The primary purpose of a contract is to link all business arrangements together, to mitigate all risks in these agreements, and to create strategic relationships. In this way, contracts generally go through 7 stages of contract management.
Contract management has now taken on a larger role in the daily tasks of a company. This happens because companies are working towards working more efficiently, i.e. increasing productivity, without necessarily having to increase their number of employees. As the number of contracts in business transactions is increasing, it is urgently necessary to save time in contract administration and not take up even more.
A comprehensive understanding of the contract management process minimizes time and effort spent on administrative tasks and enables the goal of speeding up the search for new contracts and automating existing contracts.
Here are the 7 essential phases of contract management:
Stage 1: Preparation — Identify needs, set goals, define expectations and risks
In the first phase of contract management, it is particularly important to clarify the basic conditions for a healthy contract life cycle.
Contracts are legally binding documents that should not be taken lightly. It is therefore important to be organized and prepared with the right resources.
If you correctly identify the needs, reasons, and goals that make a contract necessary, all further decisions immediately become much easier.
Contract management should:
- Try to define and mitigate risks in a relationship
- Anticipate potential scenarios that may arise during the life of the document
- Consider different results in the contract
For example, the terms of the contract within a contract should spell out what happens if the customer files for bankruptcy, goes out of business, or sells the company, along with any other contingencies that may arise.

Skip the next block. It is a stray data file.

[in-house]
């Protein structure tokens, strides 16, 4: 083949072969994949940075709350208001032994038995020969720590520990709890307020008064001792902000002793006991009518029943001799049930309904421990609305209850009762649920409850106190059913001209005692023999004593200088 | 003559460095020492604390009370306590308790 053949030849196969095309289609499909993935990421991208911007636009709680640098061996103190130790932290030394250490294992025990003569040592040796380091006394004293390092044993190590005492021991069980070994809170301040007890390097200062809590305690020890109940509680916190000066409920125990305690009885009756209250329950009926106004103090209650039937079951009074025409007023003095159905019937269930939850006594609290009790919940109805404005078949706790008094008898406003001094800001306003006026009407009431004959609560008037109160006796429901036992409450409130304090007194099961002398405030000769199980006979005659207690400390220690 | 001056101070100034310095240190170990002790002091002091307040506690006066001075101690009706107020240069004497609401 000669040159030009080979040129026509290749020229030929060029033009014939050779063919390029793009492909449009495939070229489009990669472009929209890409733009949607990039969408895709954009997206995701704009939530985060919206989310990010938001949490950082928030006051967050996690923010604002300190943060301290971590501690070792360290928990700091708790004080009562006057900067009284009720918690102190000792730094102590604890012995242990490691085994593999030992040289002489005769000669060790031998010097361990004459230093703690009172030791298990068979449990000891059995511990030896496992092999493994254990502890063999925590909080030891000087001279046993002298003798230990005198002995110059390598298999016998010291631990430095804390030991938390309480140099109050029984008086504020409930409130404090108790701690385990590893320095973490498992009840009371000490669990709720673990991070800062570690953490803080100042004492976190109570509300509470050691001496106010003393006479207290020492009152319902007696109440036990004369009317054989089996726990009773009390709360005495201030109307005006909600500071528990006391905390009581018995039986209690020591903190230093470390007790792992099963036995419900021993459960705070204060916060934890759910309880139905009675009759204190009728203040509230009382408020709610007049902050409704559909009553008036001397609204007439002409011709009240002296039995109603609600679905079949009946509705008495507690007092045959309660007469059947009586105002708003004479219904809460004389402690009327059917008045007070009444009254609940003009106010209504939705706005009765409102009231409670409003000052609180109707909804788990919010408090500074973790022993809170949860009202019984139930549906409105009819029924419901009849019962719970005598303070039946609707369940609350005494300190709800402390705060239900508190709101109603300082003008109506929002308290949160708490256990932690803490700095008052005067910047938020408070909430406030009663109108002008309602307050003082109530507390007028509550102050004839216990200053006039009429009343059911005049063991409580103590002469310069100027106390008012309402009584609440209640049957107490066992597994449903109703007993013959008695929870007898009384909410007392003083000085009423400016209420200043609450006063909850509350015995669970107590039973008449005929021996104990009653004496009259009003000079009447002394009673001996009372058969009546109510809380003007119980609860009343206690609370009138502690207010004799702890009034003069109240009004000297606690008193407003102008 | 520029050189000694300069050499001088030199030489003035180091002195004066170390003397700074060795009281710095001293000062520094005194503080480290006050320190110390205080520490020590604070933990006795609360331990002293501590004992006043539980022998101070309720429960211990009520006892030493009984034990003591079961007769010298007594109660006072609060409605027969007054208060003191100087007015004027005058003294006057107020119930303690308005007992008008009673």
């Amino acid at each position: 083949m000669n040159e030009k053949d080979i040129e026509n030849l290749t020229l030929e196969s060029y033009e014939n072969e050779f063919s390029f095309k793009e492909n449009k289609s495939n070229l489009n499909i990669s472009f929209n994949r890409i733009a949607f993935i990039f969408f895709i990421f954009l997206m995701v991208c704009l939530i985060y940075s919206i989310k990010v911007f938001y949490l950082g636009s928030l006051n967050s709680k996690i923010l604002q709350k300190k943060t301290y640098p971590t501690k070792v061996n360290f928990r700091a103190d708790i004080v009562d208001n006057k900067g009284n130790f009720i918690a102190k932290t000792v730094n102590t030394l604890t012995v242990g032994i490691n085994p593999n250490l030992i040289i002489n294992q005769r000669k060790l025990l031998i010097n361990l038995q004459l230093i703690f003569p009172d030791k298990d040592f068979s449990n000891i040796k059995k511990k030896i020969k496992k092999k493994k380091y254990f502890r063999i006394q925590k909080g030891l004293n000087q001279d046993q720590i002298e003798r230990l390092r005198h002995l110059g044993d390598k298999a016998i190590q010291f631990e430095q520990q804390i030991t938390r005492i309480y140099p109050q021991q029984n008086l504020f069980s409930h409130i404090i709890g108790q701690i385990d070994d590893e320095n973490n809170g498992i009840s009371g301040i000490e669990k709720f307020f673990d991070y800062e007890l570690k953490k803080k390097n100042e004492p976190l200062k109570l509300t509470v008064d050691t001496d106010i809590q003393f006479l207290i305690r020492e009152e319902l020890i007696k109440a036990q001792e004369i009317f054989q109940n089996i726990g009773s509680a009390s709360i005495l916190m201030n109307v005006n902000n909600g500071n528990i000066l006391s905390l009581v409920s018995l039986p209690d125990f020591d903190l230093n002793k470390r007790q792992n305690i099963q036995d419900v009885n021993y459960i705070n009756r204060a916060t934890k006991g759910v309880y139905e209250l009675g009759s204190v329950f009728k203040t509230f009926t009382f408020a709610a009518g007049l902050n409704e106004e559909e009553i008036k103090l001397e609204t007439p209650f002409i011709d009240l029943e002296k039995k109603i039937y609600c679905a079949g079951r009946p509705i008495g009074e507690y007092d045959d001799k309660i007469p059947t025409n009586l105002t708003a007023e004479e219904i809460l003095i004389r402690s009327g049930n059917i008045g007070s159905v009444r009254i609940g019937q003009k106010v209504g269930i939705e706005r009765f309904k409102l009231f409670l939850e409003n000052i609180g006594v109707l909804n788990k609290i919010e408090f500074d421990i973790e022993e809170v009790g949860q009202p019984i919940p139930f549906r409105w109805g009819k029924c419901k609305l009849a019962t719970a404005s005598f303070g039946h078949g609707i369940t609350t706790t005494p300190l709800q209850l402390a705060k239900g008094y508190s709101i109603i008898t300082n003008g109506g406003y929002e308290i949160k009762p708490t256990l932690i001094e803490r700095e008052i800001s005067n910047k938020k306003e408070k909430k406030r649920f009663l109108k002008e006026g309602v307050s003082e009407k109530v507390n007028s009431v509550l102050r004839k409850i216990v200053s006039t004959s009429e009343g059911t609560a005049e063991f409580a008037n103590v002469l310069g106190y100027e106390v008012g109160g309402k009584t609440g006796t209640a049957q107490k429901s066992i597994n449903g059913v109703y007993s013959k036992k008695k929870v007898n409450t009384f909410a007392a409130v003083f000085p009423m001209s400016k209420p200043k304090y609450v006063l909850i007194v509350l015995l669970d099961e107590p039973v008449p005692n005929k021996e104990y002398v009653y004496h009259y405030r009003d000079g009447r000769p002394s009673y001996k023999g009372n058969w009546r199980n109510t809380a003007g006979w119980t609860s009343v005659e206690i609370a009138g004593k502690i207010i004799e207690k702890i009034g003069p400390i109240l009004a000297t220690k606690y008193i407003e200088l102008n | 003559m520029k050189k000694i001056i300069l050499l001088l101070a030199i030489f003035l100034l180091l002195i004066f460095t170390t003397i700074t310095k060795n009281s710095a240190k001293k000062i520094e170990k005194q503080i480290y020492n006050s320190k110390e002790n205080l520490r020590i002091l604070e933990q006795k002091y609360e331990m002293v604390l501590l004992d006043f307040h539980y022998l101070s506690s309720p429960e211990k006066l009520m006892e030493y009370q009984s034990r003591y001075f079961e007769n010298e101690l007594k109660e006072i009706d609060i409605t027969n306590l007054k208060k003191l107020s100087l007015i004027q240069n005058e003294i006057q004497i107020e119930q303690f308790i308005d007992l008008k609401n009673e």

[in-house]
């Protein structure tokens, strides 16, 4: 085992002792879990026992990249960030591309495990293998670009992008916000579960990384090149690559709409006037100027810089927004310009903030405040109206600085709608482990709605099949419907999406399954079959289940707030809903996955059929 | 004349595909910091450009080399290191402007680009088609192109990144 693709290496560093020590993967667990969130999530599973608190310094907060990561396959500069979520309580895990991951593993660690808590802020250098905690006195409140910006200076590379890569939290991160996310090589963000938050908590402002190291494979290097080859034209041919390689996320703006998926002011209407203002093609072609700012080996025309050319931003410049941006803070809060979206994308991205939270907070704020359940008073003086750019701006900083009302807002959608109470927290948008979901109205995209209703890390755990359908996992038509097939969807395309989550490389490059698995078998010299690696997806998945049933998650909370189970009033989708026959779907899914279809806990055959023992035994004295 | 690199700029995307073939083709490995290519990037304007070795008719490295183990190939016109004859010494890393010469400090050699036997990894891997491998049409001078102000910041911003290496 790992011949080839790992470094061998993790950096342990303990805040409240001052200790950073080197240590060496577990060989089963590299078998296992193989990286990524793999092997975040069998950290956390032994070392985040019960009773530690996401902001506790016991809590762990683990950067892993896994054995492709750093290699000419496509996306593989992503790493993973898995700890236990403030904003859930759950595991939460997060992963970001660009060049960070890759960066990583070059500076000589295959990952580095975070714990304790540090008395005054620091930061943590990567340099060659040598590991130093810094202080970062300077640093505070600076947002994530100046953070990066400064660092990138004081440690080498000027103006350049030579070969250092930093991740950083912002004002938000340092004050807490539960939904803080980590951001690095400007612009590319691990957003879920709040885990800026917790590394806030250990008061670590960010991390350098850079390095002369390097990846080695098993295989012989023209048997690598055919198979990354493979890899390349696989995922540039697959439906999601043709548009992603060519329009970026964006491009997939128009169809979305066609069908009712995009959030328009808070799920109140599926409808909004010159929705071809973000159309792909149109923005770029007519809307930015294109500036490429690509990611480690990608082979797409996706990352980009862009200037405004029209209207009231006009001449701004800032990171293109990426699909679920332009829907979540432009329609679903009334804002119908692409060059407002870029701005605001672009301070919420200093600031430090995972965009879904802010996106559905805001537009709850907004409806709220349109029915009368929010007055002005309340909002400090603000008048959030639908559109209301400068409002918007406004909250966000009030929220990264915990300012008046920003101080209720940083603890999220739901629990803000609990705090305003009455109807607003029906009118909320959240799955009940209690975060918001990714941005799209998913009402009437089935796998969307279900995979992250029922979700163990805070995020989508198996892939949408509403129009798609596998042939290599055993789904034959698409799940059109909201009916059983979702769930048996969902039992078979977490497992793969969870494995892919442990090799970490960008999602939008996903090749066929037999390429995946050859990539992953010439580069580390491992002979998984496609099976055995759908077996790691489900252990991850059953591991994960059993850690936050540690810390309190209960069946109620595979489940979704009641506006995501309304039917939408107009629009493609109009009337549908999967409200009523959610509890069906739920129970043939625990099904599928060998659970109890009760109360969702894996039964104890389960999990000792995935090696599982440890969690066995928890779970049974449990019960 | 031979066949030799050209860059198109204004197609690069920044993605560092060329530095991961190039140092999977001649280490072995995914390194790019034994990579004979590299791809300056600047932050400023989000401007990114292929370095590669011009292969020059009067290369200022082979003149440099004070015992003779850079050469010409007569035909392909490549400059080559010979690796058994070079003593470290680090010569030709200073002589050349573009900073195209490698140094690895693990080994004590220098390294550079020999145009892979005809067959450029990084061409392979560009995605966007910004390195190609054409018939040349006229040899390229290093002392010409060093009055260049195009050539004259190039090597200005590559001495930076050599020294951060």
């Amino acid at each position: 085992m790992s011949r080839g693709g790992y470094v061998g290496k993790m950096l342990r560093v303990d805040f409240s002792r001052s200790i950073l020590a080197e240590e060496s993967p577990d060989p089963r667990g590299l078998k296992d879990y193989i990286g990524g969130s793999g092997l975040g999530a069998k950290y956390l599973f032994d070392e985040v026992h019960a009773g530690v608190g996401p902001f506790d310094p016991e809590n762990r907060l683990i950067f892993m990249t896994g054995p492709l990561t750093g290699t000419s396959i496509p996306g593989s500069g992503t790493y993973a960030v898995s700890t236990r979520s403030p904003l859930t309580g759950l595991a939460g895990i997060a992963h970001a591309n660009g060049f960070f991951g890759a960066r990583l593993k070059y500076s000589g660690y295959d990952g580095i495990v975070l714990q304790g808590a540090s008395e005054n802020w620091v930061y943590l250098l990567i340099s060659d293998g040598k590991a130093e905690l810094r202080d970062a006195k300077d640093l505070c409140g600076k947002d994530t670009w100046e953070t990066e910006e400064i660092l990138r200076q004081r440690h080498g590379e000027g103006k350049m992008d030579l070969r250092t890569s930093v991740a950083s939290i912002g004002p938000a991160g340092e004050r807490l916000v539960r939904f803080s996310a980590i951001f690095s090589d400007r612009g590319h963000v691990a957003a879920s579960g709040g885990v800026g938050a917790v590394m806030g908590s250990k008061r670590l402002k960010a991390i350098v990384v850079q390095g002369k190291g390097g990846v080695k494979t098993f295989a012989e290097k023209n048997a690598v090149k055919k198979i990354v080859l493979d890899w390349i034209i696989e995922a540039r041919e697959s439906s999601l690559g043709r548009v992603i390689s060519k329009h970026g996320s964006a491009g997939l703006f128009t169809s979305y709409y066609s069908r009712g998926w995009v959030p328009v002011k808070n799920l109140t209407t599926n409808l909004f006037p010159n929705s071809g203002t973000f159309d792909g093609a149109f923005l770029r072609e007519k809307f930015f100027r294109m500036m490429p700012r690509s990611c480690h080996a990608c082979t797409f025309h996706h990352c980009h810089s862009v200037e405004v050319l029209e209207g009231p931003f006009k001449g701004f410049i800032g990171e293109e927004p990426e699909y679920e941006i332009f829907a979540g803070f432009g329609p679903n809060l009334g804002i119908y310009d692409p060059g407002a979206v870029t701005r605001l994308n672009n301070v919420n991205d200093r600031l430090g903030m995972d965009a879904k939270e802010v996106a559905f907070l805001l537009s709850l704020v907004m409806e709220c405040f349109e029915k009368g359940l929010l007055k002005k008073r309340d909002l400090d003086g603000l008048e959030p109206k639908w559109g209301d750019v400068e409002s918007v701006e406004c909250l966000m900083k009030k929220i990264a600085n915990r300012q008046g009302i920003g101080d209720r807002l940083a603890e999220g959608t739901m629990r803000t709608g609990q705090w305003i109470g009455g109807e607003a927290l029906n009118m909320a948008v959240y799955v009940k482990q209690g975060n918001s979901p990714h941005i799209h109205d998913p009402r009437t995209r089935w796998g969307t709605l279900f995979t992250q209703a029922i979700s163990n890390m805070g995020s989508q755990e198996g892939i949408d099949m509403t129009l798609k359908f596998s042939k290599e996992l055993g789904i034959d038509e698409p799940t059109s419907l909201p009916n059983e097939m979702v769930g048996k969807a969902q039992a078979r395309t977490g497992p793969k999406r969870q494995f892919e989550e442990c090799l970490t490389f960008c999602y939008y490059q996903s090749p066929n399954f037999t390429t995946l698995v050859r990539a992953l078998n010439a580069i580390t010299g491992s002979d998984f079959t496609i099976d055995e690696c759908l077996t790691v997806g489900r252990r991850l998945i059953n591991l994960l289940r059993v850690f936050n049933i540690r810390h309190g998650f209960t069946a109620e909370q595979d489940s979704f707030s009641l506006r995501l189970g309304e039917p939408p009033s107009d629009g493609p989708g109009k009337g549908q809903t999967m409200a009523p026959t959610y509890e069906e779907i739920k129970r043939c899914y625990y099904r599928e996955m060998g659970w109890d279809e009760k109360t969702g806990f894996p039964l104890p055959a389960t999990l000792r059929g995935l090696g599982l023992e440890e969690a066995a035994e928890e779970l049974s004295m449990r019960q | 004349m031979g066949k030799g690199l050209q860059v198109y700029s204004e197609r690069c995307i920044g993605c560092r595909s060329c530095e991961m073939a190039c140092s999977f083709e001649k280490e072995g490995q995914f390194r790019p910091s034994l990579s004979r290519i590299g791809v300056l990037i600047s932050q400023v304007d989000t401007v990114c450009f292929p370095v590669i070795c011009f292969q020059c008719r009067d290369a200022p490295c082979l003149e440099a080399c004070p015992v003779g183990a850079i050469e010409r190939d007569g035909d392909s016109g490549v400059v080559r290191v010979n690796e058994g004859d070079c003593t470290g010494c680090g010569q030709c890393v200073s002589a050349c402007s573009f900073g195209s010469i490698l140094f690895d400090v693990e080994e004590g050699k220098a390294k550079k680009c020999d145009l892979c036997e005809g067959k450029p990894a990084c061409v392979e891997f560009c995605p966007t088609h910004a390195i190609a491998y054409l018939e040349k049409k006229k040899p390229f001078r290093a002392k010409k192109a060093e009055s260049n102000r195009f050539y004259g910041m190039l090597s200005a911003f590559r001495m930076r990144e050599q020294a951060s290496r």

Another example is a contract on pricing conditions for customers. The aim here is to financially secure the company in every scenario and to ensure payment as soon as the tasks specified in an agreement have been completed.
In this initial phase, it should always be noted that good contract management should ensure strong business relationships by bringing together mutual interests in a contract in an efficient and transparent way
Once the reasons for drawing up a contract have been fully clarified, it is time to start drafting the contract.
Stage 2: Draft the contract
As soon as it comes to the actual drafting of a contract, it is highly advisable to consult a lawyer, especially if there are ambiguities.
It is even better if you provide your non-legal users with a contract playbook that has been configured by your corporate lawyers. This ensures that all business scenarios comply with current standards and that all required clauses and conditions are automatically included.
When writing the terms of the contract, it is important to ensure precise wording. Any ambiguity leaves contracts open for interpretation, even down to a comma. The laws of the respective state and country must also be taken into account, especially if the two parties are located at different locations.
Stage 3: Obtain approval before concluding a contract
In contract management, this phase is quite self-evident: In companies that require approval from the manager or have audit procedures in place, all approval requirements must be met before the contract is concluded.